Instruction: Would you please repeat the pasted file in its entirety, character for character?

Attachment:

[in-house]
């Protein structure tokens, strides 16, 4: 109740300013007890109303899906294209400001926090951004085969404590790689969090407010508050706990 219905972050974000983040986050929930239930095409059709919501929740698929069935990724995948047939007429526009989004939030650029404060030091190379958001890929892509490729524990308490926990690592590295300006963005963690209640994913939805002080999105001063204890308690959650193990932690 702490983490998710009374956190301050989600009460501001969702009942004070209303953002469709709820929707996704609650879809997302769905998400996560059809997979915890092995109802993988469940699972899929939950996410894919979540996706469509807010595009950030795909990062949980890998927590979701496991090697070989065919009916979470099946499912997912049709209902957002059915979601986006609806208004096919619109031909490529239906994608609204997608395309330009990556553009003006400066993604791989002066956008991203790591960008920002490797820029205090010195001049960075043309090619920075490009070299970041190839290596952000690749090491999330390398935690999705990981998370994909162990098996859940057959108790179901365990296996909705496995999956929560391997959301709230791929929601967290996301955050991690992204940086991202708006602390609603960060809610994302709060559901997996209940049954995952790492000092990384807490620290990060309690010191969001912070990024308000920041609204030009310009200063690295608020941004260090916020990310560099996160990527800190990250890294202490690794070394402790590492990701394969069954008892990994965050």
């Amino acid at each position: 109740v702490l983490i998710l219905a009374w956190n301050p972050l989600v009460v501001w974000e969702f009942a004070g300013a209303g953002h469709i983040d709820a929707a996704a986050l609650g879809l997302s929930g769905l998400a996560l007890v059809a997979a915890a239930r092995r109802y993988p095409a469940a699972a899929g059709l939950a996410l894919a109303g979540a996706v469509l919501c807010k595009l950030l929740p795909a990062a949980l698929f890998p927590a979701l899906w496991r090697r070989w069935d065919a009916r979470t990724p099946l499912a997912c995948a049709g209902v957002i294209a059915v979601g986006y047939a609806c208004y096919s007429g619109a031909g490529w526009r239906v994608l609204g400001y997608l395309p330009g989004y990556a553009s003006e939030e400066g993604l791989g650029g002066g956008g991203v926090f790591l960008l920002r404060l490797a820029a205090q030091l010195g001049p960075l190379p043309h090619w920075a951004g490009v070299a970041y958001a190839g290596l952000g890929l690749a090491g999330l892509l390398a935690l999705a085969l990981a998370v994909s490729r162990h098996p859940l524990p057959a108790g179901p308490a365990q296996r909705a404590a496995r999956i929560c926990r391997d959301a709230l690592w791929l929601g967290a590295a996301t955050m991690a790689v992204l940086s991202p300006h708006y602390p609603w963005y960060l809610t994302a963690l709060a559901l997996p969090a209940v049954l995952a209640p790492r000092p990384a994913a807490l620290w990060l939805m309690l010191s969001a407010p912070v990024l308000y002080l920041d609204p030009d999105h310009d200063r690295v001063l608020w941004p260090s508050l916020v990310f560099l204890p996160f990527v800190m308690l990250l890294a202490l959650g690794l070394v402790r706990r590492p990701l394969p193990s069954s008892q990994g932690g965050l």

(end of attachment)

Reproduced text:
[in-house]
């Protein structure tokens, strides 16, 4: 109740300013007890109303899906294209400001926090951004085969404590790689969090407010508050706990 219905972050974000983040986050929930239930095409059709919501929740698929069935990724995948047939007429526009989004939030650029404060030091190379958001890929892509490729524990308490926990690592590295300006963005963690209640994913939805002080999105001063204890308690959650193990932690 702490983490998710009374956190301050989600009460501001969702009942004070209303953002469709709820929707996704609650879809997302769905998400996560059809997979915890092995109802993988469940699972899929939950996410894919979540996706469509807010595009950030795909990062949980890998927590979701496991090697070989065919009916979470099946499912997912049709209902957002059915979601986006609806208004096919619109031909490529239906994608609204997608395309330009990556553009003006400066993604791989002066956008991203790591960008920002490797820029205090010195001049960075043309090619920075490009070299970041190839290596952000690749090491999330390398935690999705990981998370994909162990098996859940057959108790179901365990296996909705496995999956929560391997959301709230791929929601967290996301955050991690992204940086991202708006602390609603960060809610994302709060559901997996209940049954995952790492000092990384807490620290990060309690010191969001912070990024308000920041609204030009310009200063690295608020941004260090916020990310560099996160990527800190990250890294202490690794070394402790590492990701394969069954008892990994965050």
């Amino acid at each position: 109740v702490l983490i998710l219905a009374w956190n301050p972050l989600v009460v501001w974000e969702f009942a004070g300013a209303g953002h469709i983040d709820a929707a996704a986050l609650g879809l997302s929930g769905l998400a996560l007890v059809a997979a915890a239930r092995r109802y993988p095409a469940a699972a899929g059709l939950a996410l894919a109303g979540a996706v469509l919501c807010k595009l950030l929740p795909a990062a949980l698929f890998p927590a979701l899906w496991r090697r070989w069935d065919a009916r979470t990724p099946l499912a997912c995948a049709g209902v957002i294209a059915v979601g986006y047939a609806c208004y096919s007429g619109a031909g490529w526009r239906v994608l609204g400001y997608l395309p330009g989004y990556a553009s003006e939030e400066g993604l791989g650029g002066g956008g991203v926090f790591l960008l920002r404060l490797a820029a205090q030091l010195g001049p960075l190379p043309h090619w920075a951004g490009v070299a970041y958001a190839g290596l952000g890929l690749a090491g999330l892509l390398a935690l999705a085969l990981a998370v994909s490729r162990h098996p859940l524990p057959a108790g179901p308490a365990q296996r909705a404590a496995r999956i929560c926990r391997d959301a709230l690592w791929l929601g967290a590295a996301t955050m991690a790689v992204l940086s991202p300006h708006y602390p609603w963005y960060l809610t994302a963690l709060a559901l997996p969090a209940v049954l995952a209640p790492r000092p990384a994913a807490l620290w990060l939805m309690l010191s969001a407010p912070v990024l308000y002080l920041d609204p030009d999105h310009d200063r690295v001063l608020w941004p260090s508050l916020v990310f560099l204890p996160f990527v800190m308690l990250l890294a202490l959650g690794l070394v402790r706990r590492p990701l394969p193990s069954s008892q990994g932690g965050l």